Dr. Julie Schell BSc(Hons), DVM, CVA, ACVCHM, CVC
After seeing three different external parasites on three different patients all within three days, I was rudely awakened that spring has arrived!!!
These are some of the common spring and summer hazards that pets can be protected from:
1. Fleas – The first patient, a sweet 6 month old Australian Terrier puppy, presented with severe itchiness of her ears and head, shortly after poking her face into a badger hole while on a walk. My team and I microscopically identified the military, brown, jumping bugs. Fleas live on dogs and are quite species specific, meaning not many dog fleas will be able to survive on a human or a cat; however, dog fleas can live on badgers, coyotes, wolves, and dogs. There are effective preventive medications from your veterinarian: either topical monthly products, or monthly or every 3 months chewable tablets to be eaten. They can survive indoors year round on pets, but most pets are more likely to become infected during the spring and summer months. This is because pets are more active at interacting with each other at off-leash parks where there are other dogs and wildlife, or at grooming facilities or daycare centres.
This is a good article about fleas: http://www.bowbottomvet.com/pet-health-resources/pet-health-articles/?article=22
2. Lice – I found lice on a dog last week who was itchy. The owner thought she was just dirty from not having had a bath for a few weeks; however, during her chiropractic exam I found a single adult sucking lice, engorged full of her blood. When one lice is found, there are usually others, in addition to lice eggs which will hatch and start sucking the pet’s blood. They cause intense itchiness and usually live around the eyes and ears, but this lice was on her poor back! Fortunately, your veterinarian also has shampoos and sprays and topical preventive mediations.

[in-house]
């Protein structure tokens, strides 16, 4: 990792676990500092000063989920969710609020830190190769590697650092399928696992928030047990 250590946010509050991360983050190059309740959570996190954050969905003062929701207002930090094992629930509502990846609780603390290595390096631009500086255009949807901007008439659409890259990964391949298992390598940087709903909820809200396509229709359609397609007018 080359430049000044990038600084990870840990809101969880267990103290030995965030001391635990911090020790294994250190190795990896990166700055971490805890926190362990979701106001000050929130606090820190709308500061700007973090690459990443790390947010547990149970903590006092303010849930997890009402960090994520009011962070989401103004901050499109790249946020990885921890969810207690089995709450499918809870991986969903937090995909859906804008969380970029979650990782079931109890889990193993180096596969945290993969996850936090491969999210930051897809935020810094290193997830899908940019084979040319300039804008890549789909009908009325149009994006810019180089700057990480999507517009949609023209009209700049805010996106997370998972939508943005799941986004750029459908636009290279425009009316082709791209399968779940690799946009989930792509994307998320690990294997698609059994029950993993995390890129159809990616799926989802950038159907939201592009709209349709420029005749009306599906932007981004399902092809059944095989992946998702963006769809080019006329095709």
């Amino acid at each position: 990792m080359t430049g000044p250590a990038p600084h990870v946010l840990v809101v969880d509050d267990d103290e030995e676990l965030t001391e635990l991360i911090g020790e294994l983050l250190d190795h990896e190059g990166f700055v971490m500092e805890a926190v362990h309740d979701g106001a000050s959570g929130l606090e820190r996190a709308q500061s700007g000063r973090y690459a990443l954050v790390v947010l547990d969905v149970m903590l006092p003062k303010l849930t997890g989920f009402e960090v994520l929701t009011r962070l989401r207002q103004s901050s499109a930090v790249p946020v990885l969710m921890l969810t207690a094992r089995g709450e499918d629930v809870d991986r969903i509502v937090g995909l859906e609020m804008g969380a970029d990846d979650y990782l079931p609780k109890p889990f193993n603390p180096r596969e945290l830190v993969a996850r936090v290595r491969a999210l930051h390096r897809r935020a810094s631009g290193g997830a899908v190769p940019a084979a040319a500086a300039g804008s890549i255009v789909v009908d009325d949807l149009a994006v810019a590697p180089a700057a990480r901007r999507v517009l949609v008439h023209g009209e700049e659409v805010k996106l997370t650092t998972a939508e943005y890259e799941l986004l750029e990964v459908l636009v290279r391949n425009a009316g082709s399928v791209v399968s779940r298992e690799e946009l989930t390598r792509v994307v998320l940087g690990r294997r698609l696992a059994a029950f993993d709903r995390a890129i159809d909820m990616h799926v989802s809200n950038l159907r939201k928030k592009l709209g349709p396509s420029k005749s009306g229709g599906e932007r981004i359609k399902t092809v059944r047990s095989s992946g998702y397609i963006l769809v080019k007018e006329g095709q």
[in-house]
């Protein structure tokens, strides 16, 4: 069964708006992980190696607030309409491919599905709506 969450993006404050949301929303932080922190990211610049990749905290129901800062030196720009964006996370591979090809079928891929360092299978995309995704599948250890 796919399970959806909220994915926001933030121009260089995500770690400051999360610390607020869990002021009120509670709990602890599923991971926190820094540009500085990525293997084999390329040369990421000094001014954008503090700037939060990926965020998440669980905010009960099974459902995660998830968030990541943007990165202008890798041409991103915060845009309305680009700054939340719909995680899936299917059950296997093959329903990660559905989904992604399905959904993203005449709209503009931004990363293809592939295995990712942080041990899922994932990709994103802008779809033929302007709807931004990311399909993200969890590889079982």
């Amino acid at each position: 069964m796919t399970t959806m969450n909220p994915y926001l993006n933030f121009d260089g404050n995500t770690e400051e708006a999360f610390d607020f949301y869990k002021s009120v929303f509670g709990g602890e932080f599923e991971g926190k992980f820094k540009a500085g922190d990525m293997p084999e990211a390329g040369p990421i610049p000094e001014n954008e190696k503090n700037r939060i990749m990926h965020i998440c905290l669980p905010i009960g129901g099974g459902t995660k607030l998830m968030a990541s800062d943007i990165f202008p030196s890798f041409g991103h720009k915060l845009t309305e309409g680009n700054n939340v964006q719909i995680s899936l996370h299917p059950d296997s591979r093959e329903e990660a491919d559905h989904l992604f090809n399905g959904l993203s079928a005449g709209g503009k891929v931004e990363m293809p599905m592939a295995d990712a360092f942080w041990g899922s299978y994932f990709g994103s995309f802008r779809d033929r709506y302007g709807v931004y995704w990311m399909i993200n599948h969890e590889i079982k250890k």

More information about lice: https://www.veterinarypartner.com/Content.plx?P=A&S=0&C=0&A=2794
3. Ticks – These little spiders not only have the ability to suck your pet’s blood (and if present in large enough numbers cause anemia and weakness) but they also are notorious for harbouring dangerous parasites and bacterias that cause severe disease in pets, namely: Lyme disease, Ehrlichia, Anaplasmosis, and Rocky Mountain Spotted Fever. The great news is that your pet does not have to suffer from ticks, as there are many topical and oral medications to prevent them. Calgary definitely has ticks now, as do most other cities in Canada. Thus, prevention is essential. If you do see a tick on your pet, do not touch it with your bare hands, as their saliva can carry Lyme Disease organisms and infect you. Wear rubber gloves and remove the tick with a special tick remover system available from your veterinarian, or tweezers, or bring your pet to your veterinarian right away for removal. The tick should be saved in a strong plastic container and brought to your veterinarian for species identification, and to be sent to the government for testing for Lyme Disease.
This is an interesting information article on ticks: https://www.veterinarypartner.com/Content.plx?P=A&S=0&C=0&A=2311
4. Hot environments leading to heat stroke – A pet’s body temperature is warmer than humans. Normal core temperature is 37.5 to 39.5 for dogs and cats, and they only have 2 natural ways of releasing heat. They can pant or sweat to release excess heat, but they only have sweat glands on their feet. There are special cooling bandanas your pet can wear around his or her neck, and also cooling beds that take away heat when your pet lays on them. We also make a beautiful, cooling essential oil spray that has oils such as peppermint and lemon to swiftly and effectively cool your pet. Offering a small children’s swimming pool for your dog outside is a great way for them to flop in water to cool off. Always supervise if your pet is swimming, even in the backyard, to prevent drowning.